“The study supports the hypothesis that different COX-2 inhibitors differ in their cardiovascular effects,” the authors wrote. Though the reason for the differences–and the potential clinical effect–still isn’t clear, rofecoxib has been shown to cause greater increases in blood pressure and more peripheral edema, they noted.
The study was supported by the National Institutes of Health. Searle Pharmaceuticals (now Pfizer), and Merck & Co.
In an accompanying editorial, Axel Finckh, M.D., of Brigham and Women’s Hospital, Boston, and Mark D. Aronson, M.D., of Beth Israel Deaconess Medical Center, Boston, said, “Overall, these studies suggest that not all COX-2 inhibitors share the same cardiovascular risk as rofecoxib, but the evidence is currently too limited to exclude the possibility of a COX-2 inhibitor class effect” (Ann. Intern. Med. [online] 2005;142; www.acpon line.org/journals/annals/cardio_risk.htm).
Noting that the drugs work by slightly different mechanisms and that there’s still much that is not known, Dr. Flack said, “I think there are some bad actors in this class,” and some that haven’t been studied enough.
Even so, prior to the adenoma prevention trial, Dr. Flack said that he felt comfortable prescribing celecoxib, especially because those who took the drug in Dr. Kimmel’s study were more likely to have cardiovascular risk factors, and yet still had a lower rate of MI.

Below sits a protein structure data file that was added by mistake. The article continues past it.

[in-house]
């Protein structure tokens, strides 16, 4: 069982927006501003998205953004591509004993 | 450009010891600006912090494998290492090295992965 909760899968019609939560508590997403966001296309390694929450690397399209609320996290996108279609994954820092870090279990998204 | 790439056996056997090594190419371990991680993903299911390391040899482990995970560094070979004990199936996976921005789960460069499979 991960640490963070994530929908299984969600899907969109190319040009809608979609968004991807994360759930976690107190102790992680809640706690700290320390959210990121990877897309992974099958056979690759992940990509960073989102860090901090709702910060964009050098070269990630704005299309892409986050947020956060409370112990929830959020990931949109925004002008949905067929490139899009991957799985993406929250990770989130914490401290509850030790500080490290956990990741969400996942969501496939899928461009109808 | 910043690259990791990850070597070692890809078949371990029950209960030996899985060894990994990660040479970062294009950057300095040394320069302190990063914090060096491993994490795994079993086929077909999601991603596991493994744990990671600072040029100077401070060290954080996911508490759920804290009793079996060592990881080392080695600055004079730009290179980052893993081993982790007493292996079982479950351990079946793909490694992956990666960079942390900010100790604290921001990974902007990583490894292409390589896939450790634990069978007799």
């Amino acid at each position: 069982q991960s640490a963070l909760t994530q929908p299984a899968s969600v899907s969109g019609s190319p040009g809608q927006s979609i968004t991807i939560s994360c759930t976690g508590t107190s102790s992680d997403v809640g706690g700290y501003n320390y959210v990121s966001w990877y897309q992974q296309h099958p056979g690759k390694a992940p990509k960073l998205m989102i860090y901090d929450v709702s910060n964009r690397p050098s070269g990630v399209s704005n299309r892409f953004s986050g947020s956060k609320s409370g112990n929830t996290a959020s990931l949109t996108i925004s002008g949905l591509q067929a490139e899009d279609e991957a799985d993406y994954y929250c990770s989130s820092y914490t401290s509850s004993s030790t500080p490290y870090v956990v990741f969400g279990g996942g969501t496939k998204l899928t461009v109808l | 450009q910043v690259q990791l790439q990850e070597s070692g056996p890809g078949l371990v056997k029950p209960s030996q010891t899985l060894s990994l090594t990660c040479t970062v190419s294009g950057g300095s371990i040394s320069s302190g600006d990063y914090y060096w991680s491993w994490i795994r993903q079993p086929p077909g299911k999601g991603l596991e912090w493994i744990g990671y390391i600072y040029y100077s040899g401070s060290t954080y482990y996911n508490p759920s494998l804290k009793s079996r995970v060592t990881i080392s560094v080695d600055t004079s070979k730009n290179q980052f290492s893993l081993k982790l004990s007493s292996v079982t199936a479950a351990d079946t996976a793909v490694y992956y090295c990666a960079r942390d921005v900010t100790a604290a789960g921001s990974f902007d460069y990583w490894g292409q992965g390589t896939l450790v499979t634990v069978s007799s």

“In the face of conflicting evidence, when Celebrex is used it can be used most safely at dosages of under 400 mg/day. This new data will undoubtedly turn up the scrutiny of this class of drugs for cardiovascular safety,” Dr. Flack noted.
At the same time, increased scrutiny of valdecoxib (Bextra) led the Food and Drug Administration to require a label revision warning against use of the drug in patients who have had a coronary artery bypass graft (CABG).
In early December. Pfizer added the warning on the basis of results of a Pfizer study of 1,500 patients who were treated with the drug after CABG. These results showed an increased risk of cardiovascular events, including heart attack, stroke, deep vein thrombosis, and pulmonary embolism.
At the same time, a black box warning was added to valdecoxib’s label noting that the drug can cause potentially fatal skin reactions, most likely in the first 2 weeks of therapy. Because the drug contains a sulfa moiety, patients who are allergic to sulfonamides are more likely to have the skin reactions, according to the FDA.
The CABG warning came on the heels of a report by Garret A. FitzGerald, M.D., director of the center for experimental therapeutics at the University of Pennsylvania, of a metaanalysis of surgical patients in two studies in which patients taking valdecoxib had more than twice the risk of stroke and MI, compared with placebo patients.
The FDA’s Arthritis Advisory Committee is scheduled to meet next month to determine what additional steps and studies are needed to further clarify the safety issues concerning COX-2 inhibitors.
BY ALICIA AULT
COPYRIGHT 2005 International Medical News Group
COPYRIGHT 2005 Gale Group